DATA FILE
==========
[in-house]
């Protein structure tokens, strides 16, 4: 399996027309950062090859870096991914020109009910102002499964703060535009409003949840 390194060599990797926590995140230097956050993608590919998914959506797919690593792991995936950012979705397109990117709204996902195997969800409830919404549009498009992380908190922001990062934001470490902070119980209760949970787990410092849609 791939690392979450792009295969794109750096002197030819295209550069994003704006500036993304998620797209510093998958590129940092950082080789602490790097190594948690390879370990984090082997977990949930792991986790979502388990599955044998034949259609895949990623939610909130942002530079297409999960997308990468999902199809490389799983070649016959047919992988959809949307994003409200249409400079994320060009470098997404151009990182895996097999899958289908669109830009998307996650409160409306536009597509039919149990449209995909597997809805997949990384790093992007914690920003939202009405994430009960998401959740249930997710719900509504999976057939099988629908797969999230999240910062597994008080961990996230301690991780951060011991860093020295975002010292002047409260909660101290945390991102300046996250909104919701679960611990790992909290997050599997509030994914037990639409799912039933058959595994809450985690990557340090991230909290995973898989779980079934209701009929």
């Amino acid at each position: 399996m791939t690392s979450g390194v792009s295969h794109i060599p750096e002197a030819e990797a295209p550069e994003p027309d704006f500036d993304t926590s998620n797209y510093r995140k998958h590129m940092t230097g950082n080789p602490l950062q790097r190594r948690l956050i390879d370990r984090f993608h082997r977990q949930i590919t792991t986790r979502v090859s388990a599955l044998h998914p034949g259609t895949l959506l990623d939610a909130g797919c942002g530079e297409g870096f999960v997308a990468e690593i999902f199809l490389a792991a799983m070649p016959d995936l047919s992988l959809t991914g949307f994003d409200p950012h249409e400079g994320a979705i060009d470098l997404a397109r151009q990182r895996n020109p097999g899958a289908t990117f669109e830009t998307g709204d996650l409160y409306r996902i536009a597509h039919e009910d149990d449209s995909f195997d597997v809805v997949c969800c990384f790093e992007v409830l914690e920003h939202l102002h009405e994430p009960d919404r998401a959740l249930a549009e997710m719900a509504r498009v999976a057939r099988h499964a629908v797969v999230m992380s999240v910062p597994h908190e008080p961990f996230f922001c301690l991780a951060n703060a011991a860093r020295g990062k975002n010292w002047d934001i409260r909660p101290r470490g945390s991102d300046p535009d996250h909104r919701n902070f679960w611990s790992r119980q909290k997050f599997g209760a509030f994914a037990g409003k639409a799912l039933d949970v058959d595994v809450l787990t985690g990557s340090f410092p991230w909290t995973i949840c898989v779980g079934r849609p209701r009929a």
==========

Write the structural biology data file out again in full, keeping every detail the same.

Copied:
[in-house]
């Protein structure tokens, strides 16, 4: 399996027309950062090859870096991914020109009910102002499964703060535009409003949840 390194060599990797926590995140230097956050993608590919998914959506797919690593792991995936950012979705397109990117709204996902195997969800409830919404549009498009992380908190922001990062934001470490902070119980209760949970787990410092849609 791939690392979450792009295969794109750096002197030819295209550069994003704006500036993304998620797209510093998958590129940092950082080789602490790097190594948690390879370990984090082997977990949930792991986790979502388990599955044998034949259609895949990623939610909130942002530079297409999960997308990468999902199809490389799983070649016959047919992988959809949307994003409200249409400079994320060009470098997404151009990182895996097999899958289908669109830009998307996650409160409306536009597509039919149990449209995909597997809805997949990384790093992007914690920003939202009405994430009960998401959740249930997710719900509504999976057939099988629908797969999230999240910062597994008080961990996230301690991780951060011991860093020295975002010292002047409260909660101290945390991102300046996250909104919701679960611990790992909290997050599997509030994914037990639409799912039933058959595994809450985690990557340090991230909290995973898989779980079934209701009929």
């Amino acid at each position: 399996m791939t690392s979450g390194v792009s295969h794109i060599p750096e002197a030819e990797a295209p550069e994003p027309d704006f500036d993304t926590s998620n797209y510093r995140k998958h590129m940092t230097g950082n080789p602490l950062q790097r190594r948690l956050i390879d370990r984090f993608h082997r977990q949930i590919t792991t986790r979502v090859s388990a599955l044998h998914p034949g259609t895949l959506l990623d939610a909130g797919c942002g530079e297409g870096f999960v997308a990468e690593i999902f199809l490389a792991a799983m070649p016959d995936l047919s992988l959809t991914g949307f994003d409200p950012h249409e400079g994320a979705i060009d470098l997404a397109r151009q990182r895996n020109p097999g899958a289908t990117f669109e830009t998307g709204d996650l409160y409306r996902i536009a597509h039919e009910d149990d449209s995909f195997d597997v809805v997949c969800c990384f790093e992007v409830l914690e920003h939202l102002h009405e994430p009960d919404r998401a959740l249930a549009e997710m719900a509504r498009v999976a057939r099988h499964a629908v797969v999230m992380s999240v910062p597994h908190e008080p961990f996230f922001c301690l991780a951060n703060a011991a860093r020295g990062k975002n010292w002047d934001i409260r909660p101290r470490g945390s991102d300046p535009d996250h909104r919701n902070f679960w611990s790992r119980q909290k997050f599997g209760a509030f994914a037990g409003k639409a799912l039933d949970v058959d595994v809450l787990t985690g990557s340090f410092p991230w909290t995973i949840c898989v779980g079934r849609p209701r009929a």